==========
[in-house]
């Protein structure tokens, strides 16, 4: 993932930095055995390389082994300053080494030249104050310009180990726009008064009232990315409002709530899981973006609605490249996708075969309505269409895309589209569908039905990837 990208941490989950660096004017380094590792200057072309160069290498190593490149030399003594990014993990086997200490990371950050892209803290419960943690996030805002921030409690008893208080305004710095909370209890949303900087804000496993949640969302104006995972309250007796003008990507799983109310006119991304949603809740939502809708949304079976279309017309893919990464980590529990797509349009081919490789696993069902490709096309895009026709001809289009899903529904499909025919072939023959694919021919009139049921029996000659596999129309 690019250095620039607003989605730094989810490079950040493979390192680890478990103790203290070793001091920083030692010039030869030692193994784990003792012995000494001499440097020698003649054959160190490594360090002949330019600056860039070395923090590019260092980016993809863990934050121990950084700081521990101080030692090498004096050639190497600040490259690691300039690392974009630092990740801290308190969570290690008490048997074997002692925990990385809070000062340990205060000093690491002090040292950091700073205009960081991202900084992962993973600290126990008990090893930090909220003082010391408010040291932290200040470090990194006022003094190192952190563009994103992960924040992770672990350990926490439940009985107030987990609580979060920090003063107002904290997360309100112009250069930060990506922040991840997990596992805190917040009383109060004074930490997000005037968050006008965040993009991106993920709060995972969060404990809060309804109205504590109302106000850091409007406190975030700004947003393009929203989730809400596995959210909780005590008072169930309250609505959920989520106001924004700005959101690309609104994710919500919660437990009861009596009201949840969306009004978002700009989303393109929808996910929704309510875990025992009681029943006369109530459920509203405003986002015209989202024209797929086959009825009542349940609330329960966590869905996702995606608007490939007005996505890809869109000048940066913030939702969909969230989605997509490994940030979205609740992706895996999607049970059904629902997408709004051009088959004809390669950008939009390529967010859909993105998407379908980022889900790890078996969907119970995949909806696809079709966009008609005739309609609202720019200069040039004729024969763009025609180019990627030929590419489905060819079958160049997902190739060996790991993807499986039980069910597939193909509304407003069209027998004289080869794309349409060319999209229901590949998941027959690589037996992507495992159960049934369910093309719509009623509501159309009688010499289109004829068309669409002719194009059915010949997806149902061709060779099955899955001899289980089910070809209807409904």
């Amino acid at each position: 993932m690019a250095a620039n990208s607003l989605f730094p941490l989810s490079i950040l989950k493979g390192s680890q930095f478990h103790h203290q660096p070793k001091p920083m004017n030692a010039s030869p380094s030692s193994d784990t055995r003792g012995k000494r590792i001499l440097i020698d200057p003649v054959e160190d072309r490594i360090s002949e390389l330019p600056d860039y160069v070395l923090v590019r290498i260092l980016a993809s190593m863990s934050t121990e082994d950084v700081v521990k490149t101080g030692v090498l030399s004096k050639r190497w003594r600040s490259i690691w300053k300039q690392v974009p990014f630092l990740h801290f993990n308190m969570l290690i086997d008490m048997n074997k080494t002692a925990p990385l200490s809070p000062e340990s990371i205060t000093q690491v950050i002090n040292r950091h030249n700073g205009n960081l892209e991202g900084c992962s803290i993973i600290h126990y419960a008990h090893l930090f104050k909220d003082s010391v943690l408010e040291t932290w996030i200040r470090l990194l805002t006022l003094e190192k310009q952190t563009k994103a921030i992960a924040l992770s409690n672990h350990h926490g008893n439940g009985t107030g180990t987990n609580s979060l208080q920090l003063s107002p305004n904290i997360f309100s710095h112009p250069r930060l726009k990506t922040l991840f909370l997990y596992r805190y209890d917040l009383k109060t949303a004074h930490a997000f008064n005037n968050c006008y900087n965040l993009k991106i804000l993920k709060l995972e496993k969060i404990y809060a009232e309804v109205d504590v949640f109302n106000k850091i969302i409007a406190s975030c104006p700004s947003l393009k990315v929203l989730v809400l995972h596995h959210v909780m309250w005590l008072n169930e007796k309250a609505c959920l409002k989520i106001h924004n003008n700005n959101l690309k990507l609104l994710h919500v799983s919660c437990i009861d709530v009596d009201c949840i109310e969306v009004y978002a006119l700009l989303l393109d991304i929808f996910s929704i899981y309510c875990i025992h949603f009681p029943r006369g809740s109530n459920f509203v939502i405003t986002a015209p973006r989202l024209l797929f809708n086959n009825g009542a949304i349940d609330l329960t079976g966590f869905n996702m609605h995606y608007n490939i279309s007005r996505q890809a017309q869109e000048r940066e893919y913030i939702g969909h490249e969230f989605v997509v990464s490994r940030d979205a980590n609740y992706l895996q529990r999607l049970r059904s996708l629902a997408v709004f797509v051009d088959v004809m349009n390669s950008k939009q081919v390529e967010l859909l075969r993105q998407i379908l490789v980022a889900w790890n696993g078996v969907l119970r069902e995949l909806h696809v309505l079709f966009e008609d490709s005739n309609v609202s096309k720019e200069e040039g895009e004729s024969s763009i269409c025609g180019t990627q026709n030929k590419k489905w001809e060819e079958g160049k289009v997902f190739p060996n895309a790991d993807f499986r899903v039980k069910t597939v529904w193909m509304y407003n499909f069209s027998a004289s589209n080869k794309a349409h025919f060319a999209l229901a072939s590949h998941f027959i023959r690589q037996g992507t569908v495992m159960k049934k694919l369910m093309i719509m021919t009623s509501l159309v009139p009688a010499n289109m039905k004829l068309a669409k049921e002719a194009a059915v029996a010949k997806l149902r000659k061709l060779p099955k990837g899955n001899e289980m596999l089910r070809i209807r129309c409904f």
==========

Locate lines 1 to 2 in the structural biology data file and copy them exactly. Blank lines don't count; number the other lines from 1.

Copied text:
[in-house]
């Protein structure tokens, strides 16, 4: 993932930095055995390389082994300053080494030249104050310009180990726009008064009232990315409002709530899981973006609605490249996708075969309505269409895309589209569908039905990837 990208941490989950660096004017380094590792200057072309160069290498190593490149030399003594990014993990086997200490990371950050892209803290419960943690996030805002921030409690008893208080305004710095909370209890949303900087804000496993949640969302104006995972309250007796003008990507799983109310006119991304949603809740939502809708949304079976279309017309893919990464980590529990797509349009081919490789696993069902490709096309895009026709001809289009899903529904499909025919072939023959694919021919009139049921029996000659596999129309 690019250095620039607003989605730094989810490079950040493979390192680890478990103790203290070793001091920083030692010039030869030692193994784990003792012995000494001499440097020698003649054959160190490594360090002949330019600056860039070395923090590019260092980016993809863990934050121990950084700081521990101080030692090498004096050639190497600040490259690691300039690392974009630092990740801290308190969570290690008490048997074997002692925990990385809070000062340990205060000093690491002090040292950091700073205009960081991202900084992962993973600290126990008990090893930090909220003082010391408010040291932290200040470090990194006022003094190192952190563009994103992960924040992770672990350990926490439940009985107030987990609580979060920090003063107002904290997360309100112009250069930060990506922040991840997990596992805190917040009383109060004074930490997000005037968050006008965040993009991106993920709060995972969060404990809060309804109205504590109302106000850091409007406190975030700004947003393009929203989730809400596995959210909780005590008072169930309250609505959920989520106001924004700005959101690309609104994710919500919660437990009861009596009201949840969306009004978002700009989303393109929808996910929704309510875990025992009681029943006369109530459920509203405003986002015209989202024209797929086959009825009542349940609330329960966590869905996702995606608007490939007005996505890809869109000048940066913030939702969909969230989605997509490994940030979205609740992706895996999607049970059904629902997408709004051009088959004809390669950008939009390529967010859909993105998407379908980022889900790890078996969907119970995949909806696809079709966009008609005739309609609202720019200069040039004729024969763009025609180019990627030929590419489905060819079958160049997902190739060996790991993807499986039980069910597939193909509304407003069209027998004289080869794309349409060319999209229901590949998941027959690589037996992507495992159960049934369910093309719509009623509501159309009688010499289109004829068309669409002719194009059915010949997806149902061709060779099955899955001899289980089910070809209807409904």